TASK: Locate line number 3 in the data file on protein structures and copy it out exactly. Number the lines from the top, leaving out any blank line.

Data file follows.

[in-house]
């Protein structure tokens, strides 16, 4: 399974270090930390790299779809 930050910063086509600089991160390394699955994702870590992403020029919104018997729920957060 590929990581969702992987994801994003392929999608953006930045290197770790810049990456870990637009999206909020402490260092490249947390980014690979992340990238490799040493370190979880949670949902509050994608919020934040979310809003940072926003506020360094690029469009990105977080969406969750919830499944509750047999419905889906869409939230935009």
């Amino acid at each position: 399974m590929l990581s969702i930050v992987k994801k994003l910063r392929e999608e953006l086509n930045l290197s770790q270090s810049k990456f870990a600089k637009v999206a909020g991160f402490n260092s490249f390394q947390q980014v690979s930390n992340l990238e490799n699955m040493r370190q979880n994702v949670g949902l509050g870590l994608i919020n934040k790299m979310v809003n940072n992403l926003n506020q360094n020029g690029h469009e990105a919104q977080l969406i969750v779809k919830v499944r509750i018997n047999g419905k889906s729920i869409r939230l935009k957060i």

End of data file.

């Amino acid at each position: 399974m590929l990581s969702i930050v992987k994801k994003l910063r392929e999608e953006l086509n930045l290197s770790q270090s810049k990456f870990a600089k637009v999206a909020g991160f402490n260092s490249f390394q947390q980014v690979s930390n992340l990238e490799n699955m040493r370190q979880n994702v949670g949902l509050g870590l994608i919020n934040k790299m979310v809003n940072n992403l926003n506020q360094n020029g690029h469009e990105a919104q977080l969406i969750v779809k919830v499944r509750i018997n047999g419905k889906s729920i869409r939230l935009k957060i």